After Circus School A Western that fills the void

The void after an artísitc school - Blog - by Dídac Gilabert

After my experience in circus school, I decided to embark on a creative adventure that would break with conventions. That moved me to compose 326 MORMURs, an author’s circus show, featuring a duel between the last man on Earth and a cactus. The choice of a Western theme was not a coincidence but a conscious expression of the desire to challenge the established expectations in the world of circus.

The superhero in the circus, a cliché I always wanted to avoid

During my time in circus school, I realized that there was a tendency to portray artists as invincible superheroes capable of incredible feats. I felt that this idealized vision of human beings as superheroes didn’t align with my own perspective. So, I decided to explore the figure of the anti-hero, someone imperfect, full of contradictions and internal struggles. The Western genre offered precisely that: complex and dark characters fighting to find their place in a hostile world.

The metaphor of the duel

In “326 MORMURs”, the duel between the last man on Earth and a cactus becomes a powerful metaphor for the internal struggle we all face. The cactus, symbolizing resilience and adaptation, represents the challenges and obstacles we encounter in our daily lives. Through this unique confrontation, I aimed to challenge the notion that circus always has to present artists as undisputed winners. Instead, I wanted to show vulnerability and the constant struggle that defines us as human beings.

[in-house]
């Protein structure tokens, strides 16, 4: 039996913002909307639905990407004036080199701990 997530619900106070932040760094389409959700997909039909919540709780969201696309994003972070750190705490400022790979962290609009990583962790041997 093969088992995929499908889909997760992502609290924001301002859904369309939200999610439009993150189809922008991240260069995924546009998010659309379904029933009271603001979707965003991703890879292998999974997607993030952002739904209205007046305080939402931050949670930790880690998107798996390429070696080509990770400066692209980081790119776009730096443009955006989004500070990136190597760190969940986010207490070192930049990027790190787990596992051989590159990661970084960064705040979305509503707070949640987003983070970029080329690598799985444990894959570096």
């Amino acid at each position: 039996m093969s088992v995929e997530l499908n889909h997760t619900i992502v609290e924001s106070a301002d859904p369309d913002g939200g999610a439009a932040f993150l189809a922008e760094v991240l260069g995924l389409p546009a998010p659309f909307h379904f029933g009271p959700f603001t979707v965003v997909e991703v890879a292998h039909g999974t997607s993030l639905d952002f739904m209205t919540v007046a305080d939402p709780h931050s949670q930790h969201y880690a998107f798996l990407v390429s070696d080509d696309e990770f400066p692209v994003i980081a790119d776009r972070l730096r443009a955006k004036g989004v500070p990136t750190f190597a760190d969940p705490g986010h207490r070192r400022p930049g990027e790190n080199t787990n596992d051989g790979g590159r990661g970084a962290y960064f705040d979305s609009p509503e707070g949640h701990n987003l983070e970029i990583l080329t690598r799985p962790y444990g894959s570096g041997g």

Contemplation, a space for reflection

Similar to the anti-heroes in classic spaghetti Westerns like “Pale Rider,” I wanted to use the stage as a space to propose new ways of seeing the world, where the audience contemplates without impositions. I embrace the idea that the stage is a platform to convey messages and challenge established norms. Through “326 MORMURs,” I sought to inspire the audience to question conventional expectations and consider new perspectives. I wanted to foster a dialogue about humanity, vulnerability, and acceptance of our imperfections.

I hope to have achieved my goals with “326 MORMURs.” If you ever have the opportunity to witness this show, I would love to hear your opinion. I value your perspectives and reflections, as together we can enrich the dialogue and explore new forms of expression in the world of circus.

Thank you for joining me on this journey and being open to new perspectives!

Work » Perspective » 326 MORMURs

Dídac Gilabert

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